Who Can Say ‘No’ To A Lama?

November 15, 2011

in Nepal

Lama Geshe Chants A Prayer

Lama Geshe speaks Tibetan, so when I visit him, conversations get double and triple translated from a mix English and Nepali to a mix of Sherpa and Tibetan. Whatever is lost along the way doesn’t seem to matter much though. We have always have a good chat, and I depart full of warmth.

When I visited him this time, Lama Geshe was talking about the loss of Sherpa culture as Westernization and materialism gradually co-opt traditional Sherpa values and spiritualism. Some young Sherpas can’t speak the language, and some who are educated in Kathmandu have no desire to return to the mountains. I can see it is painful to witness.

Sometimes I suspect that I was an old Nepali woman in a prior life, because I am particularly content to sit and chat with old Nepali people about religion and culture and the deteriorating state of world. When I asked him what could be done about this problem of diminishing culture,  Lama Geshe said it would be good if I wrote the mantra Om Mani Padme Hum in a book or carved it on a stone where people could see it. He mentioned that just yesterday, he had taught the mantra to a group of 30 tourists who visited so that they would go home and say it and others would hear it. I fretted about my lack of publications and stone-carving skills for a moment, but really, who can say no to a high lama? I said I could post it on the internet where I write.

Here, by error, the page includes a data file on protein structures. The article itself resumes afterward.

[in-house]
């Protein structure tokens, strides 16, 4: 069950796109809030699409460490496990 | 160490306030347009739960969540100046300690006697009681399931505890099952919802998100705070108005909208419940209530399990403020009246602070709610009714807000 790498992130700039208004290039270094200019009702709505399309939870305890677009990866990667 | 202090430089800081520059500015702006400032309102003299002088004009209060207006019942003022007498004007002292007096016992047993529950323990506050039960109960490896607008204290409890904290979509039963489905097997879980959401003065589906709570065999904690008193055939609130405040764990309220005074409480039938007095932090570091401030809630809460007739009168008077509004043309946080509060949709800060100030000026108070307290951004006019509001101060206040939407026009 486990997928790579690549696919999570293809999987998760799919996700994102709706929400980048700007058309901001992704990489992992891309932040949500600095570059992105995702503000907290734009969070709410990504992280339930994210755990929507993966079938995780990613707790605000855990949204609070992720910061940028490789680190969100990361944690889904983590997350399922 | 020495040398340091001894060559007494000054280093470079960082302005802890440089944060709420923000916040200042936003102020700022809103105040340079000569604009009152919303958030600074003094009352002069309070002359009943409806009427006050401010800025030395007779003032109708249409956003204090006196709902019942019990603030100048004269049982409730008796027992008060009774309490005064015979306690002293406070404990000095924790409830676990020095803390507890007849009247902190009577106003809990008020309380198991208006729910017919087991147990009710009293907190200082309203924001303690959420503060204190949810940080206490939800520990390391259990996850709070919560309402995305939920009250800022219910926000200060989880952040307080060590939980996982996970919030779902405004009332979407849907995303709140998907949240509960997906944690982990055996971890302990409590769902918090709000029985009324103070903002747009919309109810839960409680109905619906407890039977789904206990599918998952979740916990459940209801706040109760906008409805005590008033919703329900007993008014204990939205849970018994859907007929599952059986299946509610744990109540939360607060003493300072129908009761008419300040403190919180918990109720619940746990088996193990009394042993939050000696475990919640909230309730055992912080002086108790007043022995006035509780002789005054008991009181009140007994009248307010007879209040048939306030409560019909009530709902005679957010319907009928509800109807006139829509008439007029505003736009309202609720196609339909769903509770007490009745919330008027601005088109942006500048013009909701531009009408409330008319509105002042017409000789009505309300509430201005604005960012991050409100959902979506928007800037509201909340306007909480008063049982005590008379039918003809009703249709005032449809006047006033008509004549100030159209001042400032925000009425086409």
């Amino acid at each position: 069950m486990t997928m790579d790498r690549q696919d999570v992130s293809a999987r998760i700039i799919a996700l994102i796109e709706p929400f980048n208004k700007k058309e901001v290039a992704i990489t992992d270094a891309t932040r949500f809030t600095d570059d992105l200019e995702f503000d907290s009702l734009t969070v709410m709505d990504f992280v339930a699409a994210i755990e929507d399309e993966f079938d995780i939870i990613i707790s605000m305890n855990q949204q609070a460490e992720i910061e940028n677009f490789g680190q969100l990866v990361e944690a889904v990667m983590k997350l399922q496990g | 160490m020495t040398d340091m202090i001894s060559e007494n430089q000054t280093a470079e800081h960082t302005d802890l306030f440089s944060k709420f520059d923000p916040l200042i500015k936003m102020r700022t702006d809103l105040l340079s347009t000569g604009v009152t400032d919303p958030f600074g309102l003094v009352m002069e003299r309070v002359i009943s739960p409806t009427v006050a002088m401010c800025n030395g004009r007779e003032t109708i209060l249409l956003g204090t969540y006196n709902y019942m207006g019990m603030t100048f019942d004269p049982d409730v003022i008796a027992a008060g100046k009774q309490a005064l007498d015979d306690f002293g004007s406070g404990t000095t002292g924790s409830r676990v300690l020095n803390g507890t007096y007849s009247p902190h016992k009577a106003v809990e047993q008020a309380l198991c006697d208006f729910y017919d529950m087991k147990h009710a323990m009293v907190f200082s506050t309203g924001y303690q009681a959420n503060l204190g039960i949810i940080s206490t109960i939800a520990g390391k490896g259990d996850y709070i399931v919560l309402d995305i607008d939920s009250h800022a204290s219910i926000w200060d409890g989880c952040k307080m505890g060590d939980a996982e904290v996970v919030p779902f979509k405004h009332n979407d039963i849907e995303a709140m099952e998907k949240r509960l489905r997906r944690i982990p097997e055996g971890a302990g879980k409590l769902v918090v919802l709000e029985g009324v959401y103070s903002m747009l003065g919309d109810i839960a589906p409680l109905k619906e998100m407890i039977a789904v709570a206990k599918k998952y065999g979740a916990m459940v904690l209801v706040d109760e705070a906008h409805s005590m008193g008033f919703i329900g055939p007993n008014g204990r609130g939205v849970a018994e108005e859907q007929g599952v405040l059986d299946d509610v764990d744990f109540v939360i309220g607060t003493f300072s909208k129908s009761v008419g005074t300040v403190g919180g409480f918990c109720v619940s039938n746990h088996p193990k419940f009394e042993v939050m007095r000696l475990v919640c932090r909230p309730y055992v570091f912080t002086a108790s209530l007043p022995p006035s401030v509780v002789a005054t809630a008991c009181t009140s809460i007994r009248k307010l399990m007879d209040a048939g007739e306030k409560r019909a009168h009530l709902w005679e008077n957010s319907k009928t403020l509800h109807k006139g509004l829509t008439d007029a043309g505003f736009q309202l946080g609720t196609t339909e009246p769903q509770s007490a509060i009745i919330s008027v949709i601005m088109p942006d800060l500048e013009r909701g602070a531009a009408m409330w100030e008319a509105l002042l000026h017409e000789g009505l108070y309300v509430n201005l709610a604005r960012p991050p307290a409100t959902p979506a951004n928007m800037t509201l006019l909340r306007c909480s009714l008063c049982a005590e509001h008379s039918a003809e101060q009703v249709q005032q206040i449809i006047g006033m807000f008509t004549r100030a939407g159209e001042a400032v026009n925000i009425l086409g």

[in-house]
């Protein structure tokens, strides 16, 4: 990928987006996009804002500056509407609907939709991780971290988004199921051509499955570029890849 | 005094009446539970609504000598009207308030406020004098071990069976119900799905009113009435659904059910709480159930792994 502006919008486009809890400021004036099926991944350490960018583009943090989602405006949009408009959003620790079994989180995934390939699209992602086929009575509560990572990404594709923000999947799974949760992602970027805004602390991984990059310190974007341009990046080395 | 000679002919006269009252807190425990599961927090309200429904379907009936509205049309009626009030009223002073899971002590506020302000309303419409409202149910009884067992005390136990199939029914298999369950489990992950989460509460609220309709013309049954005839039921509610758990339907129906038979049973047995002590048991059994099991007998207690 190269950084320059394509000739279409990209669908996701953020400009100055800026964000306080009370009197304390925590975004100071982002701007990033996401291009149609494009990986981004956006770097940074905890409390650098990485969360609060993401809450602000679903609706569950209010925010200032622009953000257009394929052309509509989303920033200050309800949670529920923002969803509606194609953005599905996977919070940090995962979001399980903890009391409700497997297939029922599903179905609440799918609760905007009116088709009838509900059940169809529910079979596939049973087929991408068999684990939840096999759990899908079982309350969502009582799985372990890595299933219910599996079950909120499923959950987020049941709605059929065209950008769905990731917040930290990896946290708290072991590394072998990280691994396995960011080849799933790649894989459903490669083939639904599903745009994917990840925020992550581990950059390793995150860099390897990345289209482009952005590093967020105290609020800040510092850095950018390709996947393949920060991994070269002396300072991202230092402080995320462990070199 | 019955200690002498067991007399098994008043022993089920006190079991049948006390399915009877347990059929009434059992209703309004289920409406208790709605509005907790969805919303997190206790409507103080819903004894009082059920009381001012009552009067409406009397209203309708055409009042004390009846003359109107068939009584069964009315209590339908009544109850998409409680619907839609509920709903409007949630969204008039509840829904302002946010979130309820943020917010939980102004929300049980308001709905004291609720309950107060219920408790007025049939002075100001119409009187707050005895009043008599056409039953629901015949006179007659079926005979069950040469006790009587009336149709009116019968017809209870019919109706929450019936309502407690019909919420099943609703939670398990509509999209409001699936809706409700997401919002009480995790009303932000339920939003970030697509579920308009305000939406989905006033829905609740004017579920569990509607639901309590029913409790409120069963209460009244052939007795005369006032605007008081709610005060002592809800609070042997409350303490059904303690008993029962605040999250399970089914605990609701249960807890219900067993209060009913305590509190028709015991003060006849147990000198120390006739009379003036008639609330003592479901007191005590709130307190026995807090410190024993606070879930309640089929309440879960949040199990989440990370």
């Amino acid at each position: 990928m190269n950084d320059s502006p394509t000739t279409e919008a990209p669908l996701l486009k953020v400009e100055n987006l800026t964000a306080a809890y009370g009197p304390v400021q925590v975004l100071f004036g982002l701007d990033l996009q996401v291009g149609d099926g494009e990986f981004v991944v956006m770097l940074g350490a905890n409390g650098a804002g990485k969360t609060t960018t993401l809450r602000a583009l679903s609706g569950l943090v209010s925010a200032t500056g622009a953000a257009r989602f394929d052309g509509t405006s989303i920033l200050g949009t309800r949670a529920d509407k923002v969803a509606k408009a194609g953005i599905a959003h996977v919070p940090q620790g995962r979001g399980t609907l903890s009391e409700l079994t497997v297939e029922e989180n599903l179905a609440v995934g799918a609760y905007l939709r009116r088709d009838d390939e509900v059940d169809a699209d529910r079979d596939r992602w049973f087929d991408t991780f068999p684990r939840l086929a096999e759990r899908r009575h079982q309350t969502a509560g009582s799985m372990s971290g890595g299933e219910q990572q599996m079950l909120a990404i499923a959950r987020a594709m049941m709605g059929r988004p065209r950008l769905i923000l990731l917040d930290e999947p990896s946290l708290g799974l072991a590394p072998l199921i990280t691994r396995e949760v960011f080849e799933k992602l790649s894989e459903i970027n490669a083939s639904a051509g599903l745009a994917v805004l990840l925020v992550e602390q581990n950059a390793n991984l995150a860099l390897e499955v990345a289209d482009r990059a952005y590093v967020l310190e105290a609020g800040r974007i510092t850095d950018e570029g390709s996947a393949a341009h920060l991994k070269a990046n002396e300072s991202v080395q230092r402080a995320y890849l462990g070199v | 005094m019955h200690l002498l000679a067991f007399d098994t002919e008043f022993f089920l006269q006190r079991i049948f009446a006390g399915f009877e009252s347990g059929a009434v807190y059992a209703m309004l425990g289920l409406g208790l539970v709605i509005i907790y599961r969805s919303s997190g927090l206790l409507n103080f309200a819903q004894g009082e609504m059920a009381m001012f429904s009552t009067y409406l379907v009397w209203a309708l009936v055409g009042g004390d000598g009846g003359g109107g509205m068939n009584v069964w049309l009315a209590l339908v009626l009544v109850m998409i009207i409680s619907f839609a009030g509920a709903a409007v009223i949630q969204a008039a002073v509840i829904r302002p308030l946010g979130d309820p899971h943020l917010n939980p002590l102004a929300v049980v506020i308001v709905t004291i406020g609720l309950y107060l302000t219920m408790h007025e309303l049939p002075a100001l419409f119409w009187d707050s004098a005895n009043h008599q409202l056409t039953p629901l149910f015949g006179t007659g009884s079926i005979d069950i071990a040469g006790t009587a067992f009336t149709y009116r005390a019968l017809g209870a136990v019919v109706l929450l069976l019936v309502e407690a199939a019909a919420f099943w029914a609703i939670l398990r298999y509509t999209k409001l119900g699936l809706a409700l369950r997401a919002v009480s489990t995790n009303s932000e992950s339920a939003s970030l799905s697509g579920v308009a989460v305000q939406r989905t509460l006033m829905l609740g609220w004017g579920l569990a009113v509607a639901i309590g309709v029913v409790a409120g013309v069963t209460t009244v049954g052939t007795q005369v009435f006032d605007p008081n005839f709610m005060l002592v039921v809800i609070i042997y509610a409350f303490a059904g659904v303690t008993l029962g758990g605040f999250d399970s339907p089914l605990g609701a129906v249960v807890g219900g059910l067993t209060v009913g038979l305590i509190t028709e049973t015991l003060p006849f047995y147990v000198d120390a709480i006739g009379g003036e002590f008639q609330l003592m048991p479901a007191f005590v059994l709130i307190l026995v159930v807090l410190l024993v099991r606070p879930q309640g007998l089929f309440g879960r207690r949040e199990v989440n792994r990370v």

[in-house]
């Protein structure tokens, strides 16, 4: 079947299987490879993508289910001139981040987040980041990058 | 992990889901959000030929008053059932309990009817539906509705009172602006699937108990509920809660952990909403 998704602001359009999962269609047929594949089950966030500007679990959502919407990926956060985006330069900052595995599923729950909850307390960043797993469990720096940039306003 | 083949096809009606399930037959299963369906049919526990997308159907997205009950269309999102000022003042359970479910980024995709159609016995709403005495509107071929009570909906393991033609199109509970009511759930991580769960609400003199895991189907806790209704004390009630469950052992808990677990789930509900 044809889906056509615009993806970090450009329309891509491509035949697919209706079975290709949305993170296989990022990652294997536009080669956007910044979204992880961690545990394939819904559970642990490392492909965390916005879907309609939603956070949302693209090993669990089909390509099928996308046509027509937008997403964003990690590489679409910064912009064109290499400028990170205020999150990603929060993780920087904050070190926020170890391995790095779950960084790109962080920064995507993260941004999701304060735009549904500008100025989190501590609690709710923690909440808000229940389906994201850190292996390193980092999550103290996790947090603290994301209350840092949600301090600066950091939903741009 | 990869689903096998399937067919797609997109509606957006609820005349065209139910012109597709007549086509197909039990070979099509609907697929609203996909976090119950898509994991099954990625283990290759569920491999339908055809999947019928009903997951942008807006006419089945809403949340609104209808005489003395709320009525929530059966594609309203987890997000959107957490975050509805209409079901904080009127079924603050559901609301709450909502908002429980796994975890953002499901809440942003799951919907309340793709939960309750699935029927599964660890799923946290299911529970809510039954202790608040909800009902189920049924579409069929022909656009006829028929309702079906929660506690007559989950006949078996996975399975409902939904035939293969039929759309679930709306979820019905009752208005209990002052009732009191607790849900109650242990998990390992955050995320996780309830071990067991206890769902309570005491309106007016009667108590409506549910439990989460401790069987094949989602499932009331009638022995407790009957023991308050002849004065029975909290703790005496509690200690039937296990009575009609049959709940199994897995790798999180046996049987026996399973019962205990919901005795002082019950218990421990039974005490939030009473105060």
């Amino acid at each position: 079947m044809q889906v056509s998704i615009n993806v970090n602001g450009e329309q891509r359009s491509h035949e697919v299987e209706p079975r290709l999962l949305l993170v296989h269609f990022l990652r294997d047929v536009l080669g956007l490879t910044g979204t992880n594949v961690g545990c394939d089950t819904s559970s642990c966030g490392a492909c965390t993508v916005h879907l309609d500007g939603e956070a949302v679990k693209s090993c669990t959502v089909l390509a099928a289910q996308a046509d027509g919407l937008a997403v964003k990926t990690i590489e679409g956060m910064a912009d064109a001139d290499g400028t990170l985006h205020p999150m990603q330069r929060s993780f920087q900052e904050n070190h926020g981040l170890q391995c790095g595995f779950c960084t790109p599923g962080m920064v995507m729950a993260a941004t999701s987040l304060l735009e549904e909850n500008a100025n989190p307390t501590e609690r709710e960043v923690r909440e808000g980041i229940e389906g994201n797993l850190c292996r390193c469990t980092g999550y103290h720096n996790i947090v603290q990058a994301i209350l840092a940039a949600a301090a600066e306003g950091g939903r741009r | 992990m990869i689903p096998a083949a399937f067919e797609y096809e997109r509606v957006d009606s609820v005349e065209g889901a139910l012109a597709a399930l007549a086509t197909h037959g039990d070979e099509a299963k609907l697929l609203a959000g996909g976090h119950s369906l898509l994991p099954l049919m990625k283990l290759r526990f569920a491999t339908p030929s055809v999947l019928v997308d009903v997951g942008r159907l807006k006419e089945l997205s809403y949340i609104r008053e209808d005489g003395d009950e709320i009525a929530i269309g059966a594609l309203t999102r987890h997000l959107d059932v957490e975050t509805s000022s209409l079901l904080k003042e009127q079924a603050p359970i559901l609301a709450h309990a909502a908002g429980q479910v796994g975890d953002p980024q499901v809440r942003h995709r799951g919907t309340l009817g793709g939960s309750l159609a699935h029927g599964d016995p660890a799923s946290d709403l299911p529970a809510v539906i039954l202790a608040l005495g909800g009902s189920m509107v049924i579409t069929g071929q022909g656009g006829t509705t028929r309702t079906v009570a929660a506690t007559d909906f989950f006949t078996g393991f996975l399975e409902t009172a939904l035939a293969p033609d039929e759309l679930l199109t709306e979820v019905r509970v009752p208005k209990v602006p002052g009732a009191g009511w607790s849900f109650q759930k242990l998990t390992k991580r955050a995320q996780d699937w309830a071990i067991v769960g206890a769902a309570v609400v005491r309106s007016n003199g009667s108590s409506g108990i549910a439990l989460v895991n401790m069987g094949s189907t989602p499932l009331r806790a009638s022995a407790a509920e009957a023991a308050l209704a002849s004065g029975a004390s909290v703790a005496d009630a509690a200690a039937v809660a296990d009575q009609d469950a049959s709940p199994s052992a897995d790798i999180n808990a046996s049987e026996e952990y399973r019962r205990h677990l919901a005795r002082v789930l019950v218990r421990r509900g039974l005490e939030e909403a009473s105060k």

Lama Geshe is worldly enough to have heard of the internet, though I’ve no idea to what extent he grasps it. It’s probably his grand-daughter who’s explained it to him. Anyhow, he assures me posting on the internet is a very good idea. Yes, it will be very good if I will do this. He’s beaming with contagious pleasure, so I ask him if he’d like to recite it and then I’ll post the video where everyone can see it. Oh yes, that’s also a very good idea!

Lama Geshe actually takes the moment to chant a longer prayer, Tibetan scripture rolling easily from memory to mouth. I had the meaning translated by a friend and lama only after reaching Kathmandu, and I was reminded why Lama Geshe and I seem to find common ground despite the language divide. The prayer invites the positive forces in the world to arise and grow and asks for happiness for all beings and an end to suffering. It also invites purification and the hope that we ourselves may be the cause of these positive changes in the world.

Here it is: the first half above, the second half below. It’s a short prayer from Lama Geshe to the world, because I can’t say no to the lama, and why would I want to?

Lama Geshe Prayer 2


Brittany Reed November 16, 2011 at 7:31 am

Thank you for this post, Deana! It’s beautiful and really helpful to me. I’m going to share it with many people.

Erin Lasky November 19, 2011 at 5:36 am

Loved this! Even though I obviously don’t understand what he is saying, the sparkle in his eyes and his warmth and wisdom are so evident. Thank you for capturing this wonderful person on video for us to see. Miss you! Erin

Previous post:

Next post: